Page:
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Pittsburgh's Union Station and the Great Strike of 1877

Great Allegheny Passage

Commerce, Economy & Work Railroads

The most striking architectural feature of Burnham’s Union Station is the domed entryway to the building.

Today, you can still catch a train from Pittsburgh’s Union Station, though most of the building is now luxury rental apartments. But this beautiful building is not the original train depot that the Pennsylvania Railroad built to serve Pittsburgh. In 1877, after railroad workers around the country went on strike to protest wage cuts and layoffs, a riot broke out in Pittsburgh and sympathizers burned down the station and destroyed locomotives and railroad tracks. [1]

What made people so angry that they would set fire to a train station?

A simple, specific answer is pay cuts. The Baltimore and Ohio (B&O) Railroad reduced its employees’ pay in early July 1877, a few months after the Pennsylvania Railroad cut wages and began reducing the number of engineers and brakemen per train. To railroad workers, this felt like insult to injury; the country had endured an economic recession for four years, and unemployment was high. A more complex cause for worker frustration, however, can be attributed to the rapid industrialization that—since the end of the Civil War in 1865—had seen Americans increasingly forced away from farming and into low-wage jobs for large companies popping up across the country. As the industrial age boomed and brought unprecedented wealth to a new class of entrepreneurs and businessmen, working-class Americans struggled with inconsistent employment, meager pay and exposure to dangerous machinery. For many Americans, the railroads represented the most visible example of these changes. [2]

On July 16th, B&O workers walked off the job in Baltimore, Maryland, and Martinsburg, West Virginia, lighting a fuse that ran west along the tracks. [3] Pennsylvania Railroad workers in Pittsburgh joined the work stoppage on July 19. The Pittsburgh Daily Post reported the next day that "the brakemen and flagmen of the Western Division abandoned their posts and thus far the company has not been able to run through the heavy freight traffic which has accumulated from the west.” When the assistant superintendent of the Western Division found some workers to replace them, “a little riot” erupted and the superintendent “was struck in the face by one of the rioters.” [4]

With 2,000 freight cars idle in the city, Pittsburgh decided to call in state militia troops from Philadelphia to quell the strike—reasoning that the Pittsburgh militia would be unwilling to battle with their friends and neighbors. The Philadelphia troops had no such qualms, and on June 21 they faced off with the strikers. [5]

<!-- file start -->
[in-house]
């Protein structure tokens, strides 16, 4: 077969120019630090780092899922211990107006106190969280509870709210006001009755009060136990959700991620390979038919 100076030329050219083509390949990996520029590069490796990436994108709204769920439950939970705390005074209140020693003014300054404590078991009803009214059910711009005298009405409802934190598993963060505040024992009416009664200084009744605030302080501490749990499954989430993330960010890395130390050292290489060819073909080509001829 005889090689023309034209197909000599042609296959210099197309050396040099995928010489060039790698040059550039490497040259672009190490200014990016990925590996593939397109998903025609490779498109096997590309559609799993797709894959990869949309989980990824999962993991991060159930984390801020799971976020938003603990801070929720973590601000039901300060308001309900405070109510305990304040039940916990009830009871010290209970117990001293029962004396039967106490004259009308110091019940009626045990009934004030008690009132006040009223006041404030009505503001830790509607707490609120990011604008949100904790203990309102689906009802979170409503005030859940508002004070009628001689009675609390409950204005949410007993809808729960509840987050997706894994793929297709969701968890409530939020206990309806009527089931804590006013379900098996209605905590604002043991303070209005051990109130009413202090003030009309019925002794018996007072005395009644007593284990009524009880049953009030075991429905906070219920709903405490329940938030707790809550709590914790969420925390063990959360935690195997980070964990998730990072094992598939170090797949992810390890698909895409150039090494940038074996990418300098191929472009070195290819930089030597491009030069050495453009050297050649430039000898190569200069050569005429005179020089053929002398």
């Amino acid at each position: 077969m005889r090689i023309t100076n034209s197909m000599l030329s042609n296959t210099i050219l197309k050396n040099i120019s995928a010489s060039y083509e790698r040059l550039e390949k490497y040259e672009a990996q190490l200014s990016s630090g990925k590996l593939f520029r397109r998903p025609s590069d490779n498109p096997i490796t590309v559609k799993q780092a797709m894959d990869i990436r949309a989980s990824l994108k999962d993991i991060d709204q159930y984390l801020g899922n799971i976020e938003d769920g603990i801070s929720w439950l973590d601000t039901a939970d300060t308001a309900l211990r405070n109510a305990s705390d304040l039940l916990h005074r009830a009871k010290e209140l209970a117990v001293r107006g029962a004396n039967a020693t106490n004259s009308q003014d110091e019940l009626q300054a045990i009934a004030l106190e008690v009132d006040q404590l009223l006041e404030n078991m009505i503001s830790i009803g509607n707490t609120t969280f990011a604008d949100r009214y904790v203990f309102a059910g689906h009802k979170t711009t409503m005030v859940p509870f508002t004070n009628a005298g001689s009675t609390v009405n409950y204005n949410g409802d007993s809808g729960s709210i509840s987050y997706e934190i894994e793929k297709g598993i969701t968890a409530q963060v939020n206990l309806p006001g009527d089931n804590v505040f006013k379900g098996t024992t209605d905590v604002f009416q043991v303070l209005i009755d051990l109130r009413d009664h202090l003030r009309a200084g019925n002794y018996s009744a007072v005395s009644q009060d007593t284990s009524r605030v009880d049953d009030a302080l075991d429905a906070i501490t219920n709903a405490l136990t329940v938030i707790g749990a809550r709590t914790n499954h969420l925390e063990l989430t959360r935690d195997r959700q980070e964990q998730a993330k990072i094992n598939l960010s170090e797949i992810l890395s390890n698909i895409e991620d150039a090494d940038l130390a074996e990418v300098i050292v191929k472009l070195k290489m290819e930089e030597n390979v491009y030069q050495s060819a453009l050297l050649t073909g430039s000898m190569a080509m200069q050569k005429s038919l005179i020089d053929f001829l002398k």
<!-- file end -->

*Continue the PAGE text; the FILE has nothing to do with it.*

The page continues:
By then, the crowd at Liberty Avenue and 28th Street was made up of more non-railroad workers than employees of the Pennsylvania Railroad. In the railroad workers’ plight, many recognized their own mistreatment at the hands of employers. As the Philadelphia troops attempted to clear the tracks that evening, a riot began. A group of local boys began throwing stones at the militia, provoking one of them to shoot his musket in the air. Believing this was a command to shoot, his fellow soldiers began to fire into the crowd. [6] The crowd dispersed, but the troops’ actions had stoked their anger.

Over the next 24 hours, the crowd set fire to railroad cars, downtown buildings, a grain elevator, and the railroad roundhouse and Union Depot. The destruction to Pennsylvania Railroad property was near total. [7] The Daily Post reported that "such a pile of debris has never been seen hereabouts. Nothing but the bare walls are left of the burnt buildings, and the old iron which went to make up the cars is piled up in heaps just as it dropped during the blaze.” [8] Property was not the only casualty of the riot; 20 civilians and 4 soldiers died during the uprising. [9]

While the strike died down in Pittsburgh, the “Great Upheaval” spread across the country. [10] In Pennsylvania, there were also strikes in Altoona, Lebanon, Harrisburg and Reading. [11] Workers in large railroad cities like Chicago and St. Louis shut down the rails and held massive protests. [12]

In so many of these areas, local and state militiamen sympathized with the strikers and forced governors to call on President Rutherford Hayes to send in federal troops. By August, the uprisings had died down, some quelled by the army and others simply fizzling—the anger that made them combust had run its course. [13]

Ultimately, the strikers won the attention of the railroads, industrialists and the government, but failed to reverse the cuts to wages and jobs. By banding together, however, they gained an understanding of the greater solidarity and planning needed to win in the future. After 1877, workers would organize with vigor, birthing the modern labor movement. [14]

In Pittsburgh, the city began to rebuild. The Pennsylvania Railroad quickly built a temporary depot, which sufficed for the next two decades, and in 1898, the railroad hired nationally renowned architect Daniel Burnham to construct an impressive new station. [15] More than 100 years later, the twelve stories of brick and terra cotta and magnificent domed rotunda still feel glamorous. Standing beneath the skylight at the center of the rotunda, it’s easy to imagine Victorian-era travelers wheeling their trunks toward the train platforms, eager to embark on their destinations. Today, passenger trains depart just once a day, with most of the pedestrians crossing the rotunda headed to or from the adjacent busway. But though travel modes have changed, the station remains as a grand historical marker for the city, imparting a bit of elegance on people’s daily commutes.

 

References

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